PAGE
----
How did the universe begin, what is it made of down to its tiniest particles, and how has it evolved until now? These are just a few of the profound questions Hirosi Ooguri, the Fred Kavli Professor of Theoretical Physics and Mathematics and director of the Walter Burke Institute for Theoretical Physics at Caltech, as well as director of the Kavli Institute for the Physics and Mathematics of the Universe (IPMU) at the University of Tokyo, wants to answer.
Theoretical physicists use a combination of logic, equations, and computation to pursue a better understanding of how the universe works.
Gravity is playing an increasingly central role in this endeavor because it is the only force that remains unexplainable at the quantum level.
The standard model of particle physics explains quantum phenomena using 17 elementary particles and the way they interact by exchanging three types of forces: strong, weak, and electromagnetic.
“But gravity isn’t included, even though it’s the force we feel most strongly on Earth,” Ooguri points out. “Gravity is the key to understanding how the universe began and has evolved, so we need a unified theory that includes both quantum mechanics and general relativity.”
This is why Ooguri views the framework for superstring theory as the most promising candidate to unify quantum mechanics and general relativity.
Superstring theory is a mindbending solution still under construction, which tries to explain the particles and fundamental forces of nature by modeling them as vibrations of tiny supersymmetric strings.
The theory unifies Albert Einstein’s theory of general relativity, which explains gravity and the dynamics of stars and galaxies within the universe, and quantum mechanics, which describes elementary particles (such as leptons and quarks, which aren’t made of other particles discovered so far).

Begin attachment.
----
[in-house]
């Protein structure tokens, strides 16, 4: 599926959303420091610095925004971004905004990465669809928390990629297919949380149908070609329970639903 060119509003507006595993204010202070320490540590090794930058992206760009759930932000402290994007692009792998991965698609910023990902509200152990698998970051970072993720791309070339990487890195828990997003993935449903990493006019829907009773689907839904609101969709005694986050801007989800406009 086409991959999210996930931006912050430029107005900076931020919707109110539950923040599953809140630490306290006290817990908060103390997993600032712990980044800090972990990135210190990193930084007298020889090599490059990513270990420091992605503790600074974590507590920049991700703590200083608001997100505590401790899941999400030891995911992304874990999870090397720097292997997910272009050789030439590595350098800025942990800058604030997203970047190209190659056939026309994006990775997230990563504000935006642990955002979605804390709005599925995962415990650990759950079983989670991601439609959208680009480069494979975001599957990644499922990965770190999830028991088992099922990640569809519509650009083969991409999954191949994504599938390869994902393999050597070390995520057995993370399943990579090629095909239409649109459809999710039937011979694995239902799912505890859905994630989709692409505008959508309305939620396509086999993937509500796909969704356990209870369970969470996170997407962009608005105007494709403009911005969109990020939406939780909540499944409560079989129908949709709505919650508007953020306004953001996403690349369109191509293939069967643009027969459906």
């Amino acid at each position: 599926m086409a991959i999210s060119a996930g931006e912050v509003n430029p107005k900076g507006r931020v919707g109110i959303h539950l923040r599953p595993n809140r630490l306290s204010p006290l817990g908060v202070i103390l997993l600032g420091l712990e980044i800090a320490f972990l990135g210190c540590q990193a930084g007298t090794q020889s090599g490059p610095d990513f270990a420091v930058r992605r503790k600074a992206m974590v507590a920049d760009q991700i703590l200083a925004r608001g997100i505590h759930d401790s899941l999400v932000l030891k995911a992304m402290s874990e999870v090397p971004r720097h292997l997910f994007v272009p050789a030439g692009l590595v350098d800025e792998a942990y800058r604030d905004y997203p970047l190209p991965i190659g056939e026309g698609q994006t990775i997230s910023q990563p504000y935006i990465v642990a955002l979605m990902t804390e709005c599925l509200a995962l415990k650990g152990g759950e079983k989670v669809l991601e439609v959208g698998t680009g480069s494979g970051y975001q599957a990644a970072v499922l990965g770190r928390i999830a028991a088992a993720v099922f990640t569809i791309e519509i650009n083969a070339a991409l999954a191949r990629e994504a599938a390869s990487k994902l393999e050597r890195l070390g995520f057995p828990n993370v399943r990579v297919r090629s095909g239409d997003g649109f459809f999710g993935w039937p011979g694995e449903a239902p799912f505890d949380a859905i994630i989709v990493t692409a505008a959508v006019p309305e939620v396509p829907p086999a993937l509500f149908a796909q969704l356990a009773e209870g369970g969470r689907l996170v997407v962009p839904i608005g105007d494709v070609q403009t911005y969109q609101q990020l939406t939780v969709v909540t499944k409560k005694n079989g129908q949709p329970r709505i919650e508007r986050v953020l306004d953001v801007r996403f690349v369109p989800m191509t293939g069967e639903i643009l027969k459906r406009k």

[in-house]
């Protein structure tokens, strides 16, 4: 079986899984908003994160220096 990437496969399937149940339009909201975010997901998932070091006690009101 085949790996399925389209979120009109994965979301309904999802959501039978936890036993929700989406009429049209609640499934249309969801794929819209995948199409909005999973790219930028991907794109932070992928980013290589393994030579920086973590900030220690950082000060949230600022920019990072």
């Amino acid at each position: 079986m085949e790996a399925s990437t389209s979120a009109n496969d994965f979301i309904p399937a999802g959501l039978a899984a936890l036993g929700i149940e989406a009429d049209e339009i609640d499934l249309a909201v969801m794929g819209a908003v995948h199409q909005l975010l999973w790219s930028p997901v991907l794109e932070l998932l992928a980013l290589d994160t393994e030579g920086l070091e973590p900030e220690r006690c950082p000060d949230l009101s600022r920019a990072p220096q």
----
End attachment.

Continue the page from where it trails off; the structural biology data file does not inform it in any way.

“I’ve been working for the past 35 years to understand many aspects of string theory and, in particular, a surprising feature called the ‘holographic principle,’ which can be used to give a precise formulation of quantum theory of gravity,” he says.
“It’s called ‘holographic’ since gravitational phenomena emerges from a non-gravitational theory defined on space with one less dimension, just like a hologram stores a three-dimensional image on a two-dimensional plate. Though we have not been able to use this formulation to describe our universe yet, we have been able to derive several important properties of quantum gravity,” Ooguri adds.
In 2018, Ooguri and Daniel Harlow, an assistant professor at Massachusetts Institute of Technology, explored gravity at the quantum level using the holographic principle and ended up proving that the eventual theory of quantum gravity can’t have a particular type of symmetry called global. “This is a rigorous statement that we can derive by assuming gravity and quantum mechanics are unified holographically,” Ooguri says.
The lack of global symmetry was a surprise because physicists regard symmetry as one of the measures of “beauty” in nature, and they expected that the fundamental laws of nature should be the most beautiful. Ooguri and Harlow’s theoretical proof, however, shows that nature doesn’t respect any global symmetry at the most fundamental quantum level.
And it’s worth noting that the holographic principle has a deep intellectual connection to quantum computation. “It turns out that both how the holographic principle works in quantum gravity and how the fault-tolerant quantum computations works are based on an important concept called ‘the quantum error correction’ in quantum information theory,” Ooguri explains. “They’re closely tied to each other at a very fundamental level.”
Ooguri and Harlow’s proof makes use of the quantum error correcting feature of the holographic principle in an essential way. Once physicists achieve the unification of general relativity and quantum mechanics, "in some sense, we will have reached the goal of humanity's quest toward more fundamental laws of nature.